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The radio glitch that killed more than 500 people

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Anyone who has used a traditional analog communications radio knows that 2 sets of communications can not go on at the same time.  When two people “key up” at the same time with about the same power on the same frequency a “heterodyne” is produced and neither transmission is heard.

This has been a challenge of VHF communications in air travel

From Salon ( http://www.salon.com/technology/feature/2002/03/28/heterodyne/index.html?x)

Normally, flights communicate with air traffic control (ATC) via two-way VHF radios. While tuned to a particular frequency (the spectrum used by air traffic rests between 118.0 and 136.97 MHz), a pilot or controller clicks the microphone, speaks and waits for an acknowledgment or “readback.” It differs from talking on the telephone, for example, as only one party can speak at a time.

The trouble arises when two — or more — microphones are clicked at the same instant. The transmissions are effectively canceled out, rendered unintelligible in a noisy hail of static or a high-pitched squeal. Speaking simultaneously, the transmitting parties do not realize the block has occurred.

And sadly enough, the lesson here is not so much of what could happen, but what has already happened. For this month marks the 25th anniversary of the world’s worst air disaster, a crash between two airplanes that never left the ground, caused in part by a blocked transmission, a heterodyne. Most people have never heard of Tenerife, a small, frying pan-shaped speck in the Atlantic. Tenerife is one of the Canary Islands, a rocky chain off the coast of Morocco, governed by the Spanish. The big town on Tenerife is called Santa Cruz, and its airport, at the base of a cascading mountain, is called Los Rodeos. On March 27, 1977, Los Rodeos was the scene of the worst airplane crash in history.

Long delayed and overly complex solutions to simple challenges?

In the past, the FAA has eventually gotten around to legislating a host of important regulations after various accidents. After two high-profile midair collisions, one in 1978 and a second in 1986, an airborne traffic collision avoidance system, known as TCAS, is now found in the cockpit of every airliner. Following the crash of ValuJet in the Everglades in 1996, fire suppression was mandated for cargo holds. And after a long pathology of something euphemistically called CFIT, or, “controlled flight into terrain,” ground proximity warning systems (GPWS) became standard equipment.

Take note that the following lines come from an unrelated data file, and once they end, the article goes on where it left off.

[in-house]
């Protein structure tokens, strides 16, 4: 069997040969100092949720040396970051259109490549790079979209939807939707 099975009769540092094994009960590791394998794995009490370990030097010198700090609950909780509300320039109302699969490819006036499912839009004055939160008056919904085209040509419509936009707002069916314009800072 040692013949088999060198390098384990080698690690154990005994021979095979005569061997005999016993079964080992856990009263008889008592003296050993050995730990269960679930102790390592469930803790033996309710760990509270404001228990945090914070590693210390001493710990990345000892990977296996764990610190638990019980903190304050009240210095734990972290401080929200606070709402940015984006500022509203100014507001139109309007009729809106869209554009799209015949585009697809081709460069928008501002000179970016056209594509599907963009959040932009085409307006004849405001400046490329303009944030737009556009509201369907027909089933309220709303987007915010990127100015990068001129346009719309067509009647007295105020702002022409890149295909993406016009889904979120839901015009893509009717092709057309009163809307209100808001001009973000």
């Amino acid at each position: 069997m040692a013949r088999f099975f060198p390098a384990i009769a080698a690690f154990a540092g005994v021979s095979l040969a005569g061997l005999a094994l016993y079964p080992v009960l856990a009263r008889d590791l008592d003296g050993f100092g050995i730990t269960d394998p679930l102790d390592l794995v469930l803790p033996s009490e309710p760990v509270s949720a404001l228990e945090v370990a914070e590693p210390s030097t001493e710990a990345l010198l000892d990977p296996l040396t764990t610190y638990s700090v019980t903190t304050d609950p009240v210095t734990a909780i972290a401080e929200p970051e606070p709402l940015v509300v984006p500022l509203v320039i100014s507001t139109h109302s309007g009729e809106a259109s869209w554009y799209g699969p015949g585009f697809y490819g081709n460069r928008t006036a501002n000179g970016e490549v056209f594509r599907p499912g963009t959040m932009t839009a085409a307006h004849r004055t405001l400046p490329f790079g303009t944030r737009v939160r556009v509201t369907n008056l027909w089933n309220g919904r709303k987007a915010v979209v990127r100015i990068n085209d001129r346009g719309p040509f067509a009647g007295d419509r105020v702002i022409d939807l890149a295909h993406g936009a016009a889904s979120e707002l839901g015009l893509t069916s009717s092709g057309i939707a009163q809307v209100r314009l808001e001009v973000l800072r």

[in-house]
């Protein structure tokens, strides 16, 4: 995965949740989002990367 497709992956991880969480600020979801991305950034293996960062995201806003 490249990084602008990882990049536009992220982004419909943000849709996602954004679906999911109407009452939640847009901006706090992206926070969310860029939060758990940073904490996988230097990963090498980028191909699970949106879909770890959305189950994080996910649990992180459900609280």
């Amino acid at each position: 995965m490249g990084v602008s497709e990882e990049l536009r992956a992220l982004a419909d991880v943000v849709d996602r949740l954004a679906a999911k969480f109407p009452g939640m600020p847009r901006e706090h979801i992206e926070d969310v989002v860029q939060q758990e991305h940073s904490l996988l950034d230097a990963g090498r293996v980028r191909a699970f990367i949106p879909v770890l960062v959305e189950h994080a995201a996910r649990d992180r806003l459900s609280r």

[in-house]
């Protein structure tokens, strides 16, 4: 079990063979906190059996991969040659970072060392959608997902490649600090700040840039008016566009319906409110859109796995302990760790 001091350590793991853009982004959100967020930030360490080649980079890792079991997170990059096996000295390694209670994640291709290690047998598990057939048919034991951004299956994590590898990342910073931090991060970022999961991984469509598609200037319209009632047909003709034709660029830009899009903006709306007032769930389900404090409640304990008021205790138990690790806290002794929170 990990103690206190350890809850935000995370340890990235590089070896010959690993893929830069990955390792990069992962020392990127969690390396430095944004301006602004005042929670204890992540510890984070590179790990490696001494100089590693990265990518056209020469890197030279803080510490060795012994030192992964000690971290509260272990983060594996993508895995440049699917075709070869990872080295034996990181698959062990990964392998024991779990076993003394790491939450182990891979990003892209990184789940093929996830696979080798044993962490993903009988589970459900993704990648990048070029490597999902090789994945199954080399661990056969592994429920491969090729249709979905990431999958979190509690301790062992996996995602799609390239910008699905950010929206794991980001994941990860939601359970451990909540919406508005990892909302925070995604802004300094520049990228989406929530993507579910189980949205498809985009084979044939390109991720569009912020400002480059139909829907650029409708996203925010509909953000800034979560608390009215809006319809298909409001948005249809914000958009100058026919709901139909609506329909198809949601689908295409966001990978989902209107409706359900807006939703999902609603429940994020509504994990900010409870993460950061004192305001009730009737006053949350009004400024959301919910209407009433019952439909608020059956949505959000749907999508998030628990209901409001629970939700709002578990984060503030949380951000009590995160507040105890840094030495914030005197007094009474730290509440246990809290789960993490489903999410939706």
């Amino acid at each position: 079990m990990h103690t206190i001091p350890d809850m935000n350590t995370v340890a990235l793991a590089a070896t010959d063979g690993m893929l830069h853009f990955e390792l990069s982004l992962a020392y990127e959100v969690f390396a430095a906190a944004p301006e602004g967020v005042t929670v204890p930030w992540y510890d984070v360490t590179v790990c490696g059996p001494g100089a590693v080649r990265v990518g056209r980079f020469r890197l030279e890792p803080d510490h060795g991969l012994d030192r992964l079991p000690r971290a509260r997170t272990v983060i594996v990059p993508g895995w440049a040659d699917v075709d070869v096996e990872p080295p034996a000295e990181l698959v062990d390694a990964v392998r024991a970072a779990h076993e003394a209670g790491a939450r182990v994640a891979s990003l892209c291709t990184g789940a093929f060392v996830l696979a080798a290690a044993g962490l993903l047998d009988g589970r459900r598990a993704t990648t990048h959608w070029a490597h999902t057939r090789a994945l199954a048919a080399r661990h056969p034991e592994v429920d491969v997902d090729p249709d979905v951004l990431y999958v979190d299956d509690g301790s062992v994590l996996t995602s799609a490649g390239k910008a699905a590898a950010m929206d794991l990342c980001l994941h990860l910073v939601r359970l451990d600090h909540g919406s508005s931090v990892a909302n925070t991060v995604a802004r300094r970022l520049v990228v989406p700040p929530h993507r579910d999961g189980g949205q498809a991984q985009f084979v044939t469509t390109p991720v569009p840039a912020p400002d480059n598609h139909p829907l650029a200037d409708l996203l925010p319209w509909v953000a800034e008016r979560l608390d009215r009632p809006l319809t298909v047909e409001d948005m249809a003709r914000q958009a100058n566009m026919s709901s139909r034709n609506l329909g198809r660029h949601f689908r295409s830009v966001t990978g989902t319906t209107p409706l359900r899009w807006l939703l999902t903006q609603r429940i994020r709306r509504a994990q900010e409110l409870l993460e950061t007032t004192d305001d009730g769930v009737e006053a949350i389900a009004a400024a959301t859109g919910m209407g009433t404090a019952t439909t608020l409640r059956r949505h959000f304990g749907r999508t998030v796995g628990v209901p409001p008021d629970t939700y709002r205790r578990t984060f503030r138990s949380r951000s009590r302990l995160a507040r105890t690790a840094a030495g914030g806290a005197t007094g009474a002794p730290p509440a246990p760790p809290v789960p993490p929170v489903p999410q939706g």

Generally, not only were these fixes mandated long after they should have been, but they came in the form of expensive, overly complex warning systems. Things like GPWS and TCAS probably thrilled the engineers who designed them, but their color-coded depictions, variable-pitch aural warnings and multistage alarms often use up more gray matter than a pilot may have to spare in the heat of battle.

This time what’s needed is not another acronymic “system” of high-technology prowess, but a back-to-basics, low-tech solution to an old and very high-stakes problem. The fix is so low-tech, in fact, the airlines and regulators should be ashamed and embarrassed even to debate the matter.

In some instances, serious problems do not require cumbersome or costly solutions. It’s too late for those killed on Tenerife, but 25 years later, another clipped transmission could find us back on a foggy runway asking, “Why?”

So, what is the easy low-tech solution?

Read about CONTRAN – http://www.aatl.net/publications/contran.htm

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Written by frrl

July 20, 2010 at 7:39 am

Posted in Uncategorized

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